FromWard Dossche2:292/854.0Date Write2018-05-14 18:27:23
ToRobert Bashe0:0/0.0Date Arrived2018-05-14 19:40:01
SubjRe: The 2001-09-11 "atta
RB>WD> Montana is pretty non-busy airspace except above 30,000ft and
RB>WD> everybody has their transponder on.

RB> Private planes generally use VFR and fly at altitudes below 5,000 feet.
RB> The altitude you mention is far outside their capabilities.

Every time I'm in Montana we go flying ... Piper PA28, Cessna-172, Cirrus-22,
... The airport of Missoula is at about 3200ft. It's located in a valley. On a
good day you can climb out of it VFR, on a cloudy/rainy/smoky day you need to
fly an IFR-path out of the valley. You need to be at 8000ft in order to clear
the mountain ranges. We have gone up to 9000ft to go over the Mission Mountain
Range, if you fly lower ... well ... not healthy.

So much for 5000ft. The ceiling of the Cessna-172 and Piper PA28 is about
13000ft. Actually, they can get higher, but oxygen then becomes a problem.

With the Cirrus-22 (also single prop, 4 seats) we went to 17000ft to fly over
Glacier National Park (and I have photos to prove it). Yes, it is pressurised,
full glass cockpit, incredible. I want one.

RB>WD> I've got some commercial aviation friends on 747 777 and 737 and they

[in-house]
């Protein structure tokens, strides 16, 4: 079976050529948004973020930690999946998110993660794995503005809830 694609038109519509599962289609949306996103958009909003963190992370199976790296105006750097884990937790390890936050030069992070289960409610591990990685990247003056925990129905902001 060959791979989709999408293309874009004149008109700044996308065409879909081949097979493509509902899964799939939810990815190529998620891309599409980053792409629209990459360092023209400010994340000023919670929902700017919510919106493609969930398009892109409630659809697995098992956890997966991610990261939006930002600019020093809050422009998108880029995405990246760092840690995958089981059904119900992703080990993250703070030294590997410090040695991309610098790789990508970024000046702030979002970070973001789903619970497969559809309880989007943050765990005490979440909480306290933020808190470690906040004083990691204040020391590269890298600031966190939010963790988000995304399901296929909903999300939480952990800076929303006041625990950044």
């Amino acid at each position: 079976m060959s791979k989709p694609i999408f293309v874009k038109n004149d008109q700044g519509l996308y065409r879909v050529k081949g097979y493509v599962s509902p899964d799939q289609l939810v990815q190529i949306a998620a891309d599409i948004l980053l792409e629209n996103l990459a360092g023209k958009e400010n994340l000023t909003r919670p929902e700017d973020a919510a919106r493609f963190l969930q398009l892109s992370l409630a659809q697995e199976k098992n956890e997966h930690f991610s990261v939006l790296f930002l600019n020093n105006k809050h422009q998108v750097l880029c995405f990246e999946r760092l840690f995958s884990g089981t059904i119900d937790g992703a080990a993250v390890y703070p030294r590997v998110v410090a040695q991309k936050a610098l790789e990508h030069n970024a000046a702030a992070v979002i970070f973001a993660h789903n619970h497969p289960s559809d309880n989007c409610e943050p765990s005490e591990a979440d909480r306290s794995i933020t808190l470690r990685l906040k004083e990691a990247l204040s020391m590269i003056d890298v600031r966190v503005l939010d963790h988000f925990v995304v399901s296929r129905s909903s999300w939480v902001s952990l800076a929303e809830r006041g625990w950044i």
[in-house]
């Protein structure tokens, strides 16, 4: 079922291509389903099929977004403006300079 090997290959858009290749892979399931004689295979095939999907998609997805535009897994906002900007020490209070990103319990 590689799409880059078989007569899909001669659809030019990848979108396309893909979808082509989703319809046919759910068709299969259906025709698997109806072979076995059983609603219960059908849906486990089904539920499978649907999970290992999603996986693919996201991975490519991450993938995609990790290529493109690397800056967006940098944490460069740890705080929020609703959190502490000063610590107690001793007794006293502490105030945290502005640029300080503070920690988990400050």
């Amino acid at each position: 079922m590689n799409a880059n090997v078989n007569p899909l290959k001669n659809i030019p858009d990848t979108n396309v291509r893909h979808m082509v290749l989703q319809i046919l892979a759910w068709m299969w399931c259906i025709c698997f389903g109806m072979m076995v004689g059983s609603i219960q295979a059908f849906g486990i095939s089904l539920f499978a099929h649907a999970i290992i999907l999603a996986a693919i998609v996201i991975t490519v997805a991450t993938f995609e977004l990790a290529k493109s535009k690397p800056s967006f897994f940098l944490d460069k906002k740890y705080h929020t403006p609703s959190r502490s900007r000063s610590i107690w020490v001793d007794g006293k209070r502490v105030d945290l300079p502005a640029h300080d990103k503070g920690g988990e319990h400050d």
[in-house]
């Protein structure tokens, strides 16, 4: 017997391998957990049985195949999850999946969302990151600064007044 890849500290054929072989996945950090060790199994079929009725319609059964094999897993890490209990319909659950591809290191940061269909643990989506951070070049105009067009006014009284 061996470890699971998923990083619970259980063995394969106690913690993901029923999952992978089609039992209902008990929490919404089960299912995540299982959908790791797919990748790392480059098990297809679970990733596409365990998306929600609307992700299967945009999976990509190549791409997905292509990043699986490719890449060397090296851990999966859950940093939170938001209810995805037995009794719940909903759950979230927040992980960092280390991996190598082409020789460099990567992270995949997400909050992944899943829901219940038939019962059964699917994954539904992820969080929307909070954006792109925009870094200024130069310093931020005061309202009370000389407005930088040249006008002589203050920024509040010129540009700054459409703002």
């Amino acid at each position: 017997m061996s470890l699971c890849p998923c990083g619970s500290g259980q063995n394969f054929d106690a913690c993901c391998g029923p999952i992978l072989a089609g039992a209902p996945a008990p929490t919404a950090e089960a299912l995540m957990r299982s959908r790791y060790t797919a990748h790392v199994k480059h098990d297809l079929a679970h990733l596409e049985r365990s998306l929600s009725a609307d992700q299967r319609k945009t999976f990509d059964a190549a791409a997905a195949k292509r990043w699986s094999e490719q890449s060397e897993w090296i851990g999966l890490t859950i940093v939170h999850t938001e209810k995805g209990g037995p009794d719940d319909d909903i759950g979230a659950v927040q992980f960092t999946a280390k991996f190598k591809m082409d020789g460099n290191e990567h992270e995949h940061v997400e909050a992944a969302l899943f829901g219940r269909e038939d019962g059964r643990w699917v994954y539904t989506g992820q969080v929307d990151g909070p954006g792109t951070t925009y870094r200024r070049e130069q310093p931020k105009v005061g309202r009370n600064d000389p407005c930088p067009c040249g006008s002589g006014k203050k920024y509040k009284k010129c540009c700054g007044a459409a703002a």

RB>WD> say that these small planes are now better equipped than their big
RB>WD> jets are.

RB> Second-hand information abut unknown planes. What is "small"? Amd what do
RB> "friends" on the large airliners know about private planes?

1) As mentioned before ... Cessna-172, Piper PA28 Arrow, Cirrus 22. 4 seaters
propeller driven

2) Some of the pilot-friends on the large airliners are instructors in
flying schools. A 777-captain once took me up in a PiperCub during very
windy conditions. There obviously is a difference between steering a plane
and piloting one. This guy understood aerodynamics and things. Shaking
and ratling like hell, yet comfortable because the pilot demonstrated he
knew what he was doing.

RB>WD> Also I think in the mid-60-ies there were no transponders and
RB>WD> certainly no TCAS.

RB> I don't know, only that there was never one in any plane I flew.

I think transponders and TCAS ar something from the last 3 decades. Prior to
that separation techniques were rather crude.


--- D'Bridge 3.99 SR27
* Origin: Resist-Insist-Persist-Enlist / (2:292/854)